by Eric Stroup, published by The Whitefish Press
$19.95, www. whitefishpress.com
The title, River Pimp, a journey through life in the fly fishing industry, drew me like a magnet. The author, Eric Stroup, was so obsessed by fly fishing that he made it his livelihood, first as a fly tyer, then as a guide and finally as a tackle shop owner, while still practising both of his other skills.
In this, he and I were as one, because for more than 50 years, I had known all too well the same obsession, first as a casting teacher and later in the manufacture and wholesaling of fishing tackle.
I know all the emotions! Never waking without fishing flooding into my mind; never an hour of any day passed without consciously thinking about fish and fishing. I was not obsessed by fly-tying (wish I had been) but all the other emotions are very familiar.
Commercially tying flies for wholesale distribution was a tough furrow to plough. To guide for 180 consecutive days without a break, as he does, is a task almost beyond my comprehension – and then to have his own tackle shop. He is clearly indefatigable.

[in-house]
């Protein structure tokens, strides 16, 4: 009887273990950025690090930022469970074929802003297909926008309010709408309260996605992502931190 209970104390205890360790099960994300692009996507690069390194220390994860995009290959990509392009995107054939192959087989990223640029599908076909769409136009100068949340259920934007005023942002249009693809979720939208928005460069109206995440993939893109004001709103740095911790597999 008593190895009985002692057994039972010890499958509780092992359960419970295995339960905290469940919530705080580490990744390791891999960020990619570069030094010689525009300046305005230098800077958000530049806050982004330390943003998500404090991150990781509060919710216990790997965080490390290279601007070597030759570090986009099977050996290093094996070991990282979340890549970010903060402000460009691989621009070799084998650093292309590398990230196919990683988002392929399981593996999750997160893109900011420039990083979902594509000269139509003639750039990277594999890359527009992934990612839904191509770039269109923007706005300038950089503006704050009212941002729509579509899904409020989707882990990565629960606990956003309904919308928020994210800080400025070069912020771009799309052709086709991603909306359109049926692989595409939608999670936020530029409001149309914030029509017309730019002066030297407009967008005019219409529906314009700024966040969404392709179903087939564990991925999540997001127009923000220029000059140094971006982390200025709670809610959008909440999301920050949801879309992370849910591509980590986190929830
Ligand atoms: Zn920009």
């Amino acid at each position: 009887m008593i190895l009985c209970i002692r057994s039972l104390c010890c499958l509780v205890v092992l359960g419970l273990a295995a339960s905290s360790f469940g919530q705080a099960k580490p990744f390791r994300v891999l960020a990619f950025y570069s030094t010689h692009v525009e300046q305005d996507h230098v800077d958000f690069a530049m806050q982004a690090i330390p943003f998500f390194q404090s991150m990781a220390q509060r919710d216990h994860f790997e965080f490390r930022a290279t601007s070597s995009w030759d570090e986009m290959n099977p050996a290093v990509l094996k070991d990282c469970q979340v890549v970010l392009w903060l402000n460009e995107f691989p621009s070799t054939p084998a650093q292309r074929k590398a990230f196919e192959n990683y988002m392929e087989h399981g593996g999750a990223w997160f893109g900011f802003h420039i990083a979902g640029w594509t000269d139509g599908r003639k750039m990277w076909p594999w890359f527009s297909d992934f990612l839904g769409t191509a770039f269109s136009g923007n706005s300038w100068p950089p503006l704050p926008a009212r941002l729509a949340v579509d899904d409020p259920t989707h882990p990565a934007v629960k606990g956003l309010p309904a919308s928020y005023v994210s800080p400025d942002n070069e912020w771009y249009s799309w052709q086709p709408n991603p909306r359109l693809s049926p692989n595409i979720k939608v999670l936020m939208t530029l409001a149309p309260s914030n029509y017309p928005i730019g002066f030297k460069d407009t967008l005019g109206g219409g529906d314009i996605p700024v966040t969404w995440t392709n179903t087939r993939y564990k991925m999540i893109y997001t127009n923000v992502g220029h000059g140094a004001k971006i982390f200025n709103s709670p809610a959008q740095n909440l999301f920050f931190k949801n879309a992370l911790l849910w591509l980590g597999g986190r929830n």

His strong thoughts about the importance of local tackle dealers is easily understandable. I fear that the decline in fly fishing, from which we are currently suffering, is directly for this reason. Fishing is a pursuit that requires instruction, especially initially.
If this is done properly, the individual grows in the sport rather than becoming frustrated. He then passes on that passion to someone else, and the sport grows. We have all seen the closing of specialist high street shops and I fear the loss of the corner tackle shops is following the same path.
Stroup also has strong views on the importance of catching wild fish as opposed to pellet-fed stockies. In the British Isles, the Wild Trout Trust has bought this awareness home to many, while in the US, Trout Unlimited preaches the same gospel.
One can now see how an increasing number of UK fishers are following the author’s sentiments, being happier about catching an 8in wild fish rather than a much larger stockie.
This is a very interesting read from a writer whose unbounded energy and enthusiasm comes across with each chapter. Barrie Welham